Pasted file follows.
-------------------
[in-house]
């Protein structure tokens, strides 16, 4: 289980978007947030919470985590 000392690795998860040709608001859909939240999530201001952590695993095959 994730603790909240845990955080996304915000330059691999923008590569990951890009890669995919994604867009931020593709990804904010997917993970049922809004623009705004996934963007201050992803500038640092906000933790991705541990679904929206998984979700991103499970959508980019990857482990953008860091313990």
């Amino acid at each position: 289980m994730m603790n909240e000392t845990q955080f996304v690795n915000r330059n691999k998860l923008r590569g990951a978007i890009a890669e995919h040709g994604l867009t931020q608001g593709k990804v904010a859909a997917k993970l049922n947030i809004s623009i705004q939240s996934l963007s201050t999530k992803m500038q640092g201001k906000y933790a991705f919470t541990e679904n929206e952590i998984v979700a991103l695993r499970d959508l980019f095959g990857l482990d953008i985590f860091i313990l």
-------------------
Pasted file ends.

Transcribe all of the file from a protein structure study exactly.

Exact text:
[in-house]
């Protein structure tokens, strides 16, 4: 289980978007947030919470985590 000392690795998860040709608001859909939240999530201001952590695993095959 994730603790909240845990955080996304915000330059691999923008590569990951890009890669995919994604867009931020593709990804904010997917993970049922809004623009705004996934963007201050992803500038640092906000933790991705541990679904929206998984979700991103499970959508980019990857482990953008860091313990």
């Amino acid at each position: 289980m994730m603790n909240e000392t845990q955080f996304v690795n915000r330059n691999k998860l923008r590569g990951a978007i890009a890669e995919h040709g994604l867009t931020q608001g593709k990804v904010a859909a997917k993970l049922n947030i809004s623009i705004q939240s996934l963007s201050t999530k992803m500038q640092g201001k906000y933790a991705f919470t541990e679904n929206e952590i998984v979700a991103l695993r499970d959508l980019f095959g990857l482990d953008i985590f860091i313990l």